Could a glass of lemon water a day keep skin problems at bay? - GulfToday

Could a glass of lemon water a day keep skin problems at bay?

lemon juice 1

The popularity of water with lemon peaked this year. TNS

Gulf Today Report

For fitness instructor Megan Roup, mornings are incomplete without lapping up her hallowed glass of warm lemon water.

It’s a ritual she has stuck to for years, not quiet being able to recollect how it all started.

Every morning around 7am, as she prepares to film a live workout for her 237,000 Instagram followers from her New York City apartment, Roup sips on warm water with a big dash of lemon while her French press coffee brews.

“It just gets things moving and grooving in the morning,” says Roup, who founded the Sculpt Society workout beloved by many models.

“Along with a probiotic, it’s really helped my overall digestion.”


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Roup is one of many influential figures who swear by the drink, which has famous disciples such as Gwyneth Paltrow, Jennifer Aniston and Gisele Bündchen, as per The Independent.

The advocacy of the morning elixir has become so commonplace, that you can find it in interviews with models and on fitness feeds.

The reasoning behind the ritual often varies.

Some share Roup’s belief that it aids digestion, lessening bloat and constipation; others claim it promotes skin health, believing it wards off the formation of wrinkles and clears up acne.

And, for the dehydrated among us, it’s simply a way to make drinking water more enticing.

lemon juice 2 The idea that a daily dose of lemon water will detox or clear up your skin is far-fetched, experts suggest. TNS

“I can’t really say if I notice a difference in my skin or digestion, but I do consume more water when I put lemon in it,” says Laura Lajiness, a freelance writer in New York who has been drinking two glasses of lukewarm water with lemon on and off for years.

“Maybe there’s a placebo effect?”

The popularity of water with lemon peaked this year, as people stuck at home trained their attention to boosting their wellness routines, hoping to emerge from quarantine with a little more glow, and more fit, than before.

Google searches for “lemon and water” peaked in April and are growing overall, up 24.2 per cent since this time last year, according to data from the consumer intelligence firm Spate.

Like many wellness remedies, the drink is actually a repackaged ritual from another country — in this case, Italy.

Known to some Italian natives as “canarino,” or canary, the drink is one of the country’s many “nonna’s remedies” that are used as a post-meal digestif, upset-stomach soother or cold killer.

Prepared by combining boiling water with a lemon peel, bay leaf and, occasionally, a drop of honey, the mixture is “an ancient remedy used by Italian grandmas to bring immediate relief to their loved ones,” says Francesco Lucatorto, a chef who lives in Genoa.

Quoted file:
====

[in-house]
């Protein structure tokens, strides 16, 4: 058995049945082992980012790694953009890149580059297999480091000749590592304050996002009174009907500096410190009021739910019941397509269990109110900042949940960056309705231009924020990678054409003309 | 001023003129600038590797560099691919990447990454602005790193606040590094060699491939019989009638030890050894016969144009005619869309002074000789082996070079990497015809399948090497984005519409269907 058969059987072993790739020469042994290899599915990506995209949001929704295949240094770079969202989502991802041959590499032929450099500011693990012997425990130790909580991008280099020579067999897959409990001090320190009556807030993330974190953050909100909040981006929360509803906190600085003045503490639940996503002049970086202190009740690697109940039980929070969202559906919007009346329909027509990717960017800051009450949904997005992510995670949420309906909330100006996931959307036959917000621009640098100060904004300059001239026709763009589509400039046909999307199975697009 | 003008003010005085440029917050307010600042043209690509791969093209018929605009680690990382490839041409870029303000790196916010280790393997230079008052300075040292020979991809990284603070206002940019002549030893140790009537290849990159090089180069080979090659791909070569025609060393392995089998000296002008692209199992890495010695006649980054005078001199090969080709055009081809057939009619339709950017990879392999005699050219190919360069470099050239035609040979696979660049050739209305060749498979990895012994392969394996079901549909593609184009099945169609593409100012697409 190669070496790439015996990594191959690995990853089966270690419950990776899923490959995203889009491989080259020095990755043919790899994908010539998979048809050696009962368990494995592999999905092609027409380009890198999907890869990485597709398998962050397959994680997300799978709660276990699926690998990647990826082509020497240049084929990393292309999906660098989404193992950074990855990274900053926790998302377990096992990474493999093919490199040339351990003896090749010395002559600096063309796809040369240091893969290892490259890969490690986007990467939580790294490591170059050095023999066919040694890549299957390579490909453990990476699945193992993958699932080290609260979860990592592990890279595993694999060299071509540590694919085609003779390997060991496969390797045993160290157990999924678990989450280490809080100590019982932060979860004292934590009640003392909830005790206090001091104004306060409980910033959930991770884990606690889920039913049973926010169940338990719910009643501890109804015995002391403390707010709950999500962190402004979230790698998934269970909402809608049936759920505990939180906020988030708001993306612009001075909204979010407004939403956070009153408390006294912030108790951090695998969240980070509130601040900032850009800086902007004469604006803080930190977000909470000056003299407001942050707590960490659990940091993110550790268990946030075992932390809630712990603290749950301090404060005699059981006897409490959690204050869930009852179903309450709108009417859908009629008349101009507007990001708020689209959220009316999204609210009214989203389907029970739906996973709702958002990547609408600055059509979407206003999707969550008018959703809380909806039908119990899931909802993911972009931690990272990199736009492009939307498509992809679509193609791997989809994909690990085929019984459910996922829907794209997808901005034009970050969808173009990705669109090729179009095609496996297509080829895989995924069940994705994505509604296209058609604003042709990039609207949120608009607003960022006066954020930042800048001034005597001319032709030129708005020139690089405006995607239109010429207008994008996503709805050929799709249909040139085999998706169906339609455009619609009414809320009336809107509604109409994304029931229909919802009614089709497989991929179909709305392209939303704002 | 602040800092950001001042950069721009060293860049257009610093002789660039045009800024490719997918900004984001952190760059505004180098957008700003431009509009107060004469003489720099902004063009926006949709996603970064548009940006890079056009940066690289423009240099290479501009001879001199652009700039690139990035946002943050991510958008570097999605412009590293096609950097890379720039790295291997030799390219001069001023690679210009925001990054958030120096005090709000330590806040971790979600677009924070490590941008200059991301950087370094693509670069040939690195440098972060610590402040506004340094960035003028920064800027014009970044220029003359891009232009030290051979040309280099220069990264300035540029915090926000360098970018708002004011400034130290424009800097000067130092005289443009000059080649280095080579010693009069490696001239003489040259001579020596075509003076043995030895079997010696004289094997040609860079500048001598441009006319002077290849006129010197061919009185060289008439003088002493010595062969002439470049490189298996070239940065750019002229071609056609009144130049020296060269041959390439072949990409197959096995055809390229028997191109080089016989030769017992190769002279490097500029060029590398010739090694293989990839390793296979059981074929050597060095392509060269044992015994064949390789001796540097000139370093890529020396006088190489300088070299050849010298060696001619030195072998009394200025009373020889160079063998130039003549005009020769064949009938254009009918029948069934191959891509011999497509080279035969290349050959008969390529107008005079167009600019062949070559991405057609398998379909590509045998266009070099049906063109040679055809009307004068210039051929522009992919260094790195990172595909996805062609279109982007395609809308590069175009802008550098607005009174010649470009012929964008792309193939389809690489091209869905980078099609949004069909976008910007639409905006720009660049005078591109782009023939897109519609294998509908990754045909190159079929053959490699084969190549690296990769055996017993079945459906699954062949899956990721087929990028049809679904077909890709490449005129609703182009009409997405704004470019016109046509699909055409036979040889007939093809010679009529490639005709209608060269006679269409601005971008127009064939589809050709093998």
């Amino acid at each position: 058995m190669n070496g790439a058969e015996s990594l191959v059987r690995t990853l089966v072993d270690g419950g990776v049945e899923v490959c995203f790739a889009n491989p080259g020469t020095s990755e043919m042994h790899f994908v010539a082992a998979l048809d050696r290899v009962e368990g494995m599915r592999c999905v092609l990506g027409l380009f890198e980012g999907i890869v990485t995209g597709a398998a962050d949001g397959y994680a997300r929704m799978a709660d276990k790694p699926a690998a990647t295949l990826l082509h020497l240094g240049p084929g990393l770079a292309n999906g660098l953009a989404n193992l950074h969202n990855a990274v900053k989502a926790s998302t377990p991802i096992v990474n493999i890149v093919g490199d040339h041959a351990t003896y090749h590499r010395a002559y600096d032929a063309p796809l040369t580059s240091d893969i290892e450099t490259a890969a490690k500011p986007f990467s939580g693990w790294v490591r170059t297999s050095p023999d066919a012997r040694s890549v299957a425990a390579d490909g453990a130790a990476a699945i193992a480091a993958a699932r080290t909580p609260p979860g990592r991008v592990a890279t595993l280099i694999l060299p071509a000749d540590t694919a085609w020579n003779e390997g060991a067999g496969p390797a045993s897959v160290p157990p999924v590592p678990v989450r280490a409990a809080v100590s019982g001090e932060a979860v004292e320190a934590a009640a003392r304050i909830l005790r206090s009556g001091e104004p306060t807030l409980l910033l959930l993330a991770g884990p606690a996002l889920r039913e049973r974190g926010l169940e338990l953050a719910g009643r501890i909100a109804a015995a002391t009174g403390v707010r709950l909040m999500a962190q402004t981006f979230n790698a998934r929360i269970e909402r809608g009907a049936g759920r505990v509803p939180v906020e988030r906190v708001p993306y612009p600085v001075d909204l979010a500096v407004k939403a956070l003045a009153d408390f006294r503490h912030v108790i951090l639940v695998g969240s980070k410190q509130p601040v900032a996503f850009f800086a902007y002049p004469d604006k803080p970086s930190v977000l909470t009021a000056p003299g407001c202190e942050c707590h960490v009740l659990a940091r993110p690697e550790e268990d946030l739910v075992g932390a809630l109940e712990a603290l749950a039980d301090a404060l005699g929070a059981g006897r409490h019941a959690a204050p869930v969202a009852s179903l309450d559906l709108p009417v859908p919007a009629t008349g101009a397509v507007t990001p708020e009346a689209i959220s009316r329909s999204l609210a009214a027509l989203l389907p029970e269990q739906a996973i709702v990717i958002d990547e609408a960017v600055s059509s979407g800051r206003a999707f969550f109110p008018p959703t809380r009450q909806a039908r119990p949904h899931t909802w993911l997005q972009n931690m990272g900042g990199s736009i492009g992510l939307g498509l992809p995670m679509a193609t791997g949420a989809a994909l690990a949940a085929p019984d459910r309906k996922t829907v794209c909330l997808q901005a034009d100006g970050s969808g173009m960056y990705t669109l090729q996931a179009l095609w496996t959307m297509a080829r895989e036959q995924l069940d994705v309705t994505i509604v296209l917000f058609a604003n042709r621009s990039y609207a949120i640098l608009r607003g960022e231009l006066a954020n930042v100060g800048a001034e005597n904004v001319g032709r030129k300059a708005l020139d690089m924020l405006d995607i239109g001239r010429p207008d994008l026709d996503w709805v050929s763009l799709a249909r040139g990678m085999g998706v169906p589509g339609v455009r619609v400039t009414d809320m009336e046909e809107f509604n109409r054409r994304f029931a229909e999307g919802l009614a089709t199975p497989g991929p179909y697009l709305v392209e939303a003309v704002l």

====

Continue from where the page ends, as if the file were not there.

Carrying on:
But in recent years, younger Italians have followed America’s footsteps and rehashed it as a detox drink, often downed after an overindulgent night of eating and drinking.

Some folks add ginger, mint or turmeric to boost its benefits.

However, hoping that a daily dose of lemon water will detox or clear up your skin is far-fetched, experts suggest.

“There are no toxins in the skin to detox,” says Dr Panta Rouhani Schaffer, a dermatologist in New York, echoing a message that many doctors have tried to convey amid the rise of juice cleanses, which are based on this faulty concept of detoxification.

At most, lemon’s antioxidant properties can protect against free radicals, which have been shown to speed up ageing, Schaffer says.

But acne sufferers would benefit more from drinking two cups of spearmint tea daily.

The tea has been shown to have anti-androgen effects that can lessen male hormones like testosterone, which can cause acne.

One expert who won’t buy into the lemon water ritual is your dentist.

“I knew hot water and lemon had become really popular when our family dentist mentioned to us the harm of citric acid on tooth enamel,” Schaffer says.

“He had seen so many patients with new onset erosion from the drink that he began to warn everyone he saw.”

People with heart or kidney conditions should also hold off, according to Sonpal, the gastroenterologist, as excess fluids are often contraindicated in their treatment.

If you are able to put aside the dubious expectations from the drink, incorporating water with lemon into your weekly routine is an easy, expert-approved way to raise your water intake and reap the digestive benefits without spending much money.

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